I was reading my first Haruki Murakami novel recently – the events which led up to me purchasing the book were completely psycho-economic, but I’m gonna blog about that nevertheless.
Dan Brown’s latest Langdon caper, ‘The Lost Symbol’ was released last month, a substantial gap of about 6 years after ‘The Da Vinci Code’. I am more or less a compulsive buyer of books – even if I feel a book is gonna be crap, I might buy it if its a high-profile release or if the author has written a good one previously – in this case, Angels and Demons.
Thus, I set out to buy the ‘Symbol’, but there is something quite unsettling about purchasing a Rs.600 book when you know its bound to be shite. And thats how I turned to Psycho-Economics, a non-existent branch of pseudo-science which deals with the intriguing study of how I justify wrong decisions.
As per Psycho-Economics 101, if I’m gonna buy a bad book for Rs.600, I can nullify the effect by buying 3 guaranteed good ones for a further Rs.600. So for Rs.1200, I’m getting 4 books out of which 3 are good – and psychologically I’m prepared to pay Rs.1200 for 3 good books. So, as per our unique branch of pseudo-science, I’m getting the bad book for free.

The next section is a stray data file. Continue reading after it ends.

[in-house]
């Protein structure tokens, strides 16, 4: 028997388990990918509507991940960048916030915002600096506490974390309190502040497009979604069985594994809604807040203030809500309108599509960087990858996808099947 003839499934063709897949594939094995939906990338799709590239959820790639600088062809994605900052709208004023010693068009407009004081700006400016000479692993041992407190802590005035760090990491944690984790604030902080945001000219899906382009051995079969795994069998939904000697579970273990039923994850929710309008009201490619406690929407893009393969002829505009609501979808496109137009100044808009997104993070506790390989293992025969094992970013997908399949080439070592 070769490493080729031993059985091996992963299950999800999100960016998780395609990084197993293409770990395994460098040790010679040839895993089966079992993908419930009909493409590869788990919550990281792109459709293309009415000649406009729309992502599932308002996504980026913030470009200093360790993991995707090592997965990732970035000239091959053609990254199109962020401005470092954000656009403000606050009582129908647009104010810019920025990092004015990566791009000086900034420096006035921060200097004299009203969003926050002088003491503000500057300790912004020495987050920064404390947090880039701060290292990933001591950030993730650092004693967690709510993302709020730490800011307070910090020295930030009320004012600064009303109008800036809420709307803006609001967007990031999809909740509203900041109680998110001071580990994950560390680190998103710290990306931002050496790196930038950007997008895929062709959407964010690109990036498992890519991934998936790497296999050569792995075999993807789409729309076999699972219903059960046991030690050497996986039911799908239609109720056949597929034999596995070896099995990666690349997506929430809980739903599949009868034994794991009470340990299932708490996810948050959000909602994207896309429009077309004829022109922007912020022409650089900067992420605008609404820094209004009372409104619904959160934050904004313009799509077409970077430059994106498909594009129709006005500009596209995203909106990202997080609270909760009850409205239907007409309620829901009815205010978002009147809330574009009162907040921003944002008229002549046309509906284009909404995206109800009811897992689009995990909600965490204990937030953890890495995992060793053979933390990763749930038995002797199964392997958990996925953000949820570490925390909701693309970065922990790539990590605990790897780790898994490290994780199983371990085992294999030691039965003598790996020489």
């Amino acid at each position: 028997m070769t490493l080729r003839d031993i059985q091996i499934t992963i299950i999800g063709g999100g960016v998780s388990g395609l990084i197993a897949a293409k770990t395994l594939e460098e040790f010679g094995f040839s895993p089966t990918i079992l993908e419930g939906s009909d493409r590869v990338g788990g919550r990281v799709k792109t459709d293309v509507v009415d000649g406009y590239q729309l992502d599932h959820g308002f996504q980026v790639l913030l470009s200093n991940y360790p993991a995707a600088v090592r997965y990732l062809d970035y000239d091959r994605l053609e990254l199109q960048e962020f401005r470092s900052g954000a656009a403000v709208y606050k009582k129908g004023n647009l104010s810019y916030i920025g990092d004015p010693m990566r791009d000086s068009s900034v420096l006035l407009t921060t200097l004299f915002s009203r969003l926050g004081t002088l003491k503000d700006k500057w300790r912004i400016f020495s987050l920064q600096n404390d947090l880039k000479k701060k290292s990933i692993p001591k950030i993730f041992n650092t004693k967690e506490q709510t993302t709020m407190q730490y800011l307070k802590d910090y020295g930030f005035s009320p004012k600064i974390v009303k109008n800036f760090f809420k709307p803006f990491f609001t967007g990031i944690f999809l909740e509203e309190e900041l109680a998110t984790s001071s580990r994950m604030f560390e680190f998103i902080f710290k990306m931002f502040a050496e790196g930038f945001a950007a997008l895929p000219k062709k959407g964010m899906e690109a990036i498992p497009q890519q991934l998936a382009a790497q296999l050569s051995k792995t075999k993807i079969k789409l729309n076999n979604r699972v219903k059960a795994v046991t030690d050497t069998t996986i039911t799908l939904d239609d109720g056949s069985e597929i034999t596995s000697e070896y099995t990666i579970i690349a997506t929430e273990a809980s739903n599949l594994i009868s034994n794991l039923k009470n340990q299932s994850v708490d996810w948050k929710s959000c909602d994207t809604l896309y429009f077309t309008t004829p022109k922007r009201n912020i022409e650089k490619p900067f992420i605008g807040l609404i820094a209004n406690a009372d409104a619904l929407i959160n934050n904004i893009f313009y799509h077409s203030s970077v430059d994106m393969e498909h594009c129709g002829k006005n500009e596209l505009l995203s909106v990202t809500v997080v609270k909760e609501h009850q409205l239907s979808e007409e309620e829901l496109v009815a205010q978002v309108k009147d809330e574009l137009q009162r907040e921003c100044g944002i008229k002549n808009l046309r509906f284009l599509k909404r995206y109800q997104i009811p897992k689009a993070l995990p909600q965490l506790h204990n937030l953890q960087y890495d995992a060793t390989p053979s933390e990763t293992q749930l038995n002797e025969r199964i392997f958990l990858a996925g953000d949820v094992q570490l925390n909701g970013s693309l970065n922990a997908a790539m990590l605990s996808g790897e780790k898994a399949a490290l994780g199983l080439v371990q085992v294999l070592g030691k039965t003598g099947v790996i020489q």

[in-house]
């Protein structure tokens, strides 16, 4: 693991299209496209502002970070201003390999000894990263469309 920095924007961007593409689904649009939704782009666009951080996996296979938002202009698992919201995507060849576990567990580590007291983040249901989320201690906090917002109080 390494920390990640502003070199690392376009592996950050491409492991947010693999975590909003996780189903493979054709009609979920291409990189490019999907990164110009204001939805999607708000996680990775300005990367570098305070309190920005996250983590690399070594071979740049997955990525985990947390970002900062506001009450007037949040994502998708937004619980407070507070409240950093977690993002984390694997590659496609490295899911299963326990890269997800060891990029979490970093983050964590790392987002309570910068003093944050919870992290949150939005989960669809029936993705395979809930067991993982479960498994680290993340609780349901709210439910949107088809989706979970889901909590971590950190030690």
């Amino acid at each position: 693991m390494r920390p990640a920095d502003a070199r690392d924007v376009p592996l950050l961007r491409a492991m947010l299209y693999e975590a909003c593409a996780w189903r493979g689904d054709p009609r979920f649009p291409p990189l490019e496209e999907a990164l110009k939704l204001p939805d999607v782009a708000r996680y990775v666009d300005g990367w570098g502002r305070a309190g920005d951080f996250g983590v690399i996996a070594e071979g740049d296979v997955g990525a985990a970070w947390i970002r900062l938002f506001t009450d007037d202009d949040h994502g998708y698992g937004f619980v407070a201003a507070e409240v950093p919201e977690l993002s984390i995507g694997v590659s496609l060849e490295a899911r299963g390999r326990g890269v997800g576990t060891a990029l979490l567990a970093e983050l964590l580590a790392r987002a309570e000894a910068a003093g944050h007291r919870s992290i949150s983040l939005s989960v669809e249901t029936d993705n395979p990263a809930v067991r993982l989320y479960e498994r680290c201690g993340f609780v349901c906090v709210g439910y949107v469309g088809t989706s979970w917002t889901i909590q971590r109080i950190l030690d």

And thus, I chose a thin little copy of Orwell’s ‘Animal Farm’, a paperback copy of the oft-recommended ‘Tipping Point’ and Haruki Murakami’s ‘Norwegian Wood’.
I loved Wood. It was the closest I had come to realizing all my pre-purchase expectations from a particular book, in recent days. Since ‘Jonathan Strange & Mr.Norrell’ to be exact. Toru Watanabe’s tale of his student life in Japan, his first love Naoko and the vivacious Midori strikes all the right chords.
You love a book for several reasons. Generally, I suppose a story has to appeal to a particular emotion or maybe even to a whole gamut of them – a Wodehouse novel has me in splits while an Agatha Christie whodunit is pleasing to the little grey cells. I loved Norwegian Wood for the atmosphere it created so effortlessly – a mixture of longing, angst and youthful promise.
Halfway through the book, I turned to the ever-reliable youtube for the Beatles’ track after which Murakami named his book – Naoko’s favourite song in the story.
And thus I read Murakami, heard John Lennon and thought of life. Bliss.